Responsive District Heating for a Sustainable Power Grid

Date
2024-01-03
Authors
Zou, Robin
Robson, Sarah
Mckahn, Denise
Cardell, Judith
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2887
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Abstract
The electrification of energy use for building heating-cooling and transportation sectors increases stress on an already strained electric power grid. Shifting energy end-use to electricity presupposes that electricity generation is relatively clean in terms of greenhouse gas (GHG) emissions. With the legacy power system and significant operational constraints on the power grid though, the majority of electricity generation is now, and will continue for many years, to be predominantly powered from fossil fuel combustion. The continuing need to decrease carbon and other GHGs raises the need to find clean energy sources outside of the electric power grid. One clean energy technology for building heating and cooling is geothermal energy, a well-proven and mature technology option, especially for district heating applications. With the main energy source being clean and renewable, geothermal energy decreases direct combustion of fossil fuels, and so contributes significantly to reducing GHGs from building energy needs. With the goals of sustainability and reduced emissions, serving building heating and cooling with geothermal systems rather than pushing for electrification will reduce the burden on the power grid and have a high probability of decreasing pollutant emissions from building energy demands. This paper introduces a geothermal energy system for Smith College, in Northampton MA, USA, that includes geothermal heat exchangers, thermal energy storage and heat pumps. Elements of the system rely on electricity for operation, making responsive demand for both thermal energy and for electrical use integral to the system design. The proposed district heating system is designed to decrease GHG emissions and support the College goal to minimize operations costs.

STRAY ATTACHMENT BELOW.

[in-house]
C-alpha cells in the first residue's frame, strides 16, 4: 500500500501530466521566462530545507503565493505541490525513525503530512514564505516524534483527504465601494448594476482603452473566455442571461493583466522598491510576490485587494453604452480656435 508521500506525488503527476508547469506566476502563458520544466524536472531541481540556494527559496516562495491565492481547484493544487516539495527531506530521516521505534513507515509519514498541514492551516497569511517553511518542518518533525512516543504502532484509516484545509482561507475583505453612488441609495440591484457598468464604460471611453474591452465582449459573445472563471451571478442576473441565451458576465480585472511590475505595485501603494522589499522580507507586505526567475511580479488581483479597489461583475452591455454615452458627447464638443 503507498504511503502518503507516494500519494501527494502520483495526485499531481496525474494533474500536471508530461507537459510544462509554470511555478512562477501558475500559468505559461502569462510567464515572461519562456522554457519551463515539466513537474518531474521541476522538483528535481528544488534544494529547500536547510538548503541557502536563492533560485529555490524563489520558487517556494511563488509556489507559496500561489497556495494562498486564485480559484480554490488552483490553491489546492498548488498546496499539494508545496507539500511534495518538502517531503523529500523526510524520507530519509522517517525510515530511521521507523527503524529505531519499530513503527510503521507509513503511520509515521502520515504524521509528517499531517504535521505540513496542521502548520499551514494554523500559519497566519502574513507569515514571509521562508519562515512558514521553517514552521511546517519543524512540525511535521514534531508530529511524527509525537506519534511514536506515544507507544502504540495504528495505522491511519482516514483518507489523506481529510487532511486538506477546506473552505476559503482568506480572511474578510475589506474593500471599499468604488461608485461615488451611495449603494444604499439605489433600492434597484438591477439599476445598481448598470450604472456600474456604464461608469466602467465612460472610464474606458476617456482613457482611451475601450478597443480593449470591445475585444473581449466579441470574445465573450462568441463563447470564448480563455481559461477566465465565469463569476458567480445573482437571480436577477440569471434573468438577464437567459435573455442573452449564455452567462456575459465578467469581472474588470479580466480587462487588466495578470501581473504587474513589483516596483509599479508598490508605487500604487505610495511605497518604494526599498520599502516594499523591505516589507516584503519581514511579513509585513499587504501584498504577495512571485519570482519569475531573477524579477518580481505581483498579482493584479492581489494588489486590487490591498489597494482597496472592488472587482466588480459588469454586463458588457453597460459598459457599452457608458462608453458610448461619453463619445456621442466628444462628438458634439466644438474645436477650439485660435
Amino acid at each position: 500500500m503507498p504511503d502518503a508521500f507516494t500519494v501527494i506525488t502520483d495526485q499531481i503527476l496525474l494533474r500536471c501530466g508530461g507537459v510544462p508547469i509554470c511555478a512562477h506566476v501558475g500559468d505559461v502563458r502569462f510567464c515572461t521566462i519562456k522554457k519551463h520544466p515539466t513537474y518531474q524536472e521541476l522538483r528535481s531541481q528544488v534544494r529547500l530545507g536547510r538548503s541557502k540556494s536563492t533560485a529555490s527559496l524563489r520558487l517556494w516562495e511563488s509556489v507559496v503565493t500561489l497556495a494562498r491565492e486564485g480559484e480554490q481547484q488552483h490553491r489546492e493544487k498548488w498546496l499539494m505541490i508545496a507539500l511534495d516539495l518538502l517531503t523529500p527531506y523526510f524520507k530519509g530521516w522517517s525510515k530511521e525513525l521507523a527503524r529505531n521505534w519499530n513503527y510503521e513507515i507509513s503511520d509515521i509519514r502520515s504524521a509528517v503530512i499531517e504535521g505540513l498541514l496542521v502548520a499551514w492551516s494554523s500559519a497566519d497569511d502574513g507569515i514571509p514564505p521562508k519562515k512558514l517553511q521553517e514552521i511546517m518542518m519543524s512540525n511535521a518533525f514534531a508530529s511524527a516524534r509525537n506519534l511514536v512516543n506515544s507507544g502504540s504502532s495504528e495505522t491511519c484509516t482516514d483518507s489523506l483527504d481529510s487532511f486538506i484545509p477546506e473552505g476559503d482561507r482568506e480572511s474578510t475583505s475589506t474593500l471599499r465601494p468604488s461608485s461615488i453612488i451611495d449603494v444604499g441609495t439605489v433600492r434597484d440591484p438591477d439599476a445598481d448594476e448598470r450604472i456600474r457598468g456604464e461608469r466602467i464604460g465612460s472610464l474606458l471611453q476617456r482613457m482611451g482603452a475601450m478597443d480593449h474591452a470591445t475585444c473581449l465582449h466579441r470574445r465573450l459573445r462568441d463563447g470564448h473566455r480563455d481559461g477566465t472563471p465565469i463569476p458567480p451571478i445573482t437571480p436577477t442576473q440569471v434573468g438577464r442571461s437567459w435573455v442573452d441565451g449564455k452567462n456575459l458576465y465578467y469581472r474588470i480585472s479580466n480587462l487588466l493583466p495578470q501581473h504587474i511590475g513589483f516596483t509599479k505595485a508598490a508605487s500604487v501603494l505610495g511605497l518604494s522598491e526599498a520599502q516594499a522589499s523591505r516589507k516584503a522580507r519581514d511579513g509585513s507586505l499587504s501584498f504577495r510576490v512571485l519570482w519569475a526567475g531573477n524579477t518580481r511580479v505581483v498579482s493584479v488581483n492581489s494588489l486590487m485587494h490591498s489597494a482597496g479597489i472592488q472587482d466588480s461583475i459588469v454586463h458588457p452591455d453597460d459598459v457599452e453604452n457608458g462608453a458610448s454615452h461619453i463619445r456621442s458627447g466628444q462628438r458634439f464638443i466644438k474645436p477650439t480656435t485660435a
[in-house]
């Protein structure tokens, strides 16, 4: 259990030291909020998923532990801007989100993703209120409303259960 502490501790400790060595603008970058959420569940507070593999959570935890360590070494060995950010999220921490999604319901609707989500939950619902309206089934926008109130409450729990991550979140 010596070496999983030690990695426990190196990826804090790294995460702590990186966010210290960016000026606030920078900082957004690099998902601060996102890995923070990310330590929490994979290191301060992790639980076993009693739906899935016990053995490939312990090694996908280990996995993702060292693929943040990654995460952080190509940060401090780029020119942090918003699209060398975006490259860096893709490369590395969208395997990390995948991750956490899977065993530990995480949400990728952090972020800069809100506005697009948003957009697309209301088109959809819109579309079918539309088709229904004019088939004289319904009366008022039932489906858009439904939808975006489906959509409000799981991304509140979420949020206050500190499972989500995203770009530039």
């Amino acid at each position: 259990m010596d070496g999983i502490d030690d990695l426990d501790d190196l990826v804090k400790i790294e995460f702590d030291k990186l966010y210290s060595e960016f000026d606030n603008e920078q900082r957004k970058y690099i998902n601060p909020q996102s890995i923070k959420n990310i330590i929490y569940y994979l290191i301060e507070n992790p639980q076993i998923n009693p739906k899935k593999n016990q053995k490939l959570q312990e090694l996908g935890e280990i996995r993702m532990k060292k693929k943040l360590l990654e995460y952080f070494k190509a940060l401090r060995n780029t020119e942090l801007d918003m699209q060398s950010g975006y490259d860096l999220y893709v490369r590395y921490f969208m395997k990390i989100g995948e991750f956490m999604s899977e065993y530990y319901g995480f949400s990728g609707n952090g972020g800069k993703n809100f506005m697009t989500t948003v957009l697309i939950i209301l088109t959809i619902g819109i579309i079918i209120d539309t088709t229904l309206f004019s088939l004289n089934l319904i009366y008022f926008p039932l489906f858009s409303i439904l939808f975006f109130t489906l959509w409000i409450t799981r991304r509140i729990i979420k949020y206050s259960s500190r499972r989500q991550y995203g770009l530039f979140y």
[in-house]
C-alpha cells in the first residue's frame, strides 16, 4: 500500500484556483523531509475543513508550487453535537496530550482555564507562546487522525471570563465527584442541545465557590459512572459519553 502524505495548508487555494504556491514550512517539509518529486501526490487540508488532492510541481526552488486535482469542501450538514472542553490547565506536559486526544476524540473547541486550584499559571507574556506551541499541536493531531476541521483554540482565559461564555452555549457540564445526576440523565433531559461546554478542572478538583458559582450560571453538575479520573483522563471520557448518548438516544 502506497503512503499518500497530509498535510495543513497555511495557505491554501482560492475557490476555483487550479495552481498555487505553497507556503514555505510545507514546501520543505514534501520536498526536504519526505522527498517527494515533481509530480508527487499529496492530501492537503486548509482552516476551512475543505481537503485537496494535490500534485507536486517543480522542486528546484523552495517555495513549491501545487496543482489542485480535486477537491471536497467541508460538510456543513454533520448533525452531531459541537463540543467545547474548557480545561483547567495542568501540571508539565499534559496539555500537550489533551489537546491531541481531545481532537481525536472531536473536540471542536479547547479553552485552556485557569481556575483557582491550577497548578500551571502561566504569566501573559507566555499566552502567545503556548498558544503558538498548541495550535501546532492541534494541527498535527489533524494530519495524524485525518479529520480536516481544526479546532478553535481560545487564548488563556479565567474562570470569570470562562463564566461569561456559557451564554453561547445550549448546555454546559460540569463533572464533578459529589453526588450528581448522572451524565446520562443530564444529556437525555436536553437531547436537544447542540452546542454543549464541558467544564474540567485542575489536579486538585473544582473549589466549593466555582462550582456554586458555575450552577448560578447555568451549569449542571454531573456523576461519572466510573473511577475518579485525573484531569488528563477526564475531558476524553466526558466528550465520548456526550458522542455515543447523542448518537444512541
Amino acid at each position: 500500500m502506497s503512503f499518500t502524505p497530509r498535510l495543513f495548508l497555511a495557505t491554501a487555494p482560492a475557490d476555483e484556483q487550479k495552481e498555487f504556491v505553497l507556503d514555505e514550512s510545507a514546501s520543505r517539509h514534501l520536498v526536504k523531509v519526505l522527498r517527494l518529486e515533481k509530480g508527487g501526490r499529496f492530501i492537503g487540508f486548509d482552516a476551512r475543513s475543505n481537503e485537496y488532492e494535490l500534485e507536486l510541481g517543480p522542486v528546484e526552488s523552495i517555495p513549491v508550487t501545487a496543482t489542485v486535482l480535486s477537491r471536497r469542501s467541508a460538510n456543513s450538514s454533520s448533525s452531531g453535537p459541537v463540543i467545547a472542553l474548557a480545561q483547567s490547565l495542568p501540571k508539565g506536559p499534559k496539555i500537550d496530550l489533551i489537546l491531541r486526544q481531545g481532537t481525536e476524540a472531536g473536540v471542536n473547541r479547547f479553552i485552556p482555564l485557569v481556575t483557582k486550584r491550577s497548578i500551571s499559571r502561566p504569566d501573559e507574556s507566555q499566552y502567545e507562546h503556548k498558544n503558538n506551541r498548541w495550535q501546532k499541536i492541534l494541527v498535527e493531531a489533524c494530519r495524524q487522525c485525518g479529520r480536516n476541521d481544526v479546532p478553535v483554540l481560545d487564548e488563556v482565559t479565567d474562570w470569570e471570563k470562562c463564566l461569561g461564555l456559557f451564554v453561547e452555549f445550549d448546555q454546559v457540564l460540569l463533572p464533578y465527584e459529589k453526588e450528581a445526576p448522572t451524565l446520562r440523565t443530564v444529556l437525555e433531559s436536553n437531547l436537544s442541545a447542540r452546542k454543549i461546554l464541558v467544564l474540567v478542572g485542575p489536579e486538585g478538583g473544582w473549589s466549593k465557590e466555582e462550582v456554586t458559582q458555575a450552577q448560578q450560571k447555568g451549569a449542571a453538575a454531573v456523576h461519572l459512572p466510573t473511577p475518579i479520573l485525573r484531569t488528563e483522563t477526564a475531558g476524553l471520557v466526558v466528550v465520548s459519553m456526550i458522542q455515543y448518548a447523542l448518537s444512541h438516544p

Description
Keywords
Distributed, Renewable, and Mobile Resources, district heating, electrical demand response, geothermal heat exchange, heat pumps, thermal demand response, thermal energy storage
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10 pages
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Related To
Proceedings of the 57th Hawaii International Conference on System Sciences
Table of Contents
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Attribution-NonCommercial-NoDerivatives 4.0 International
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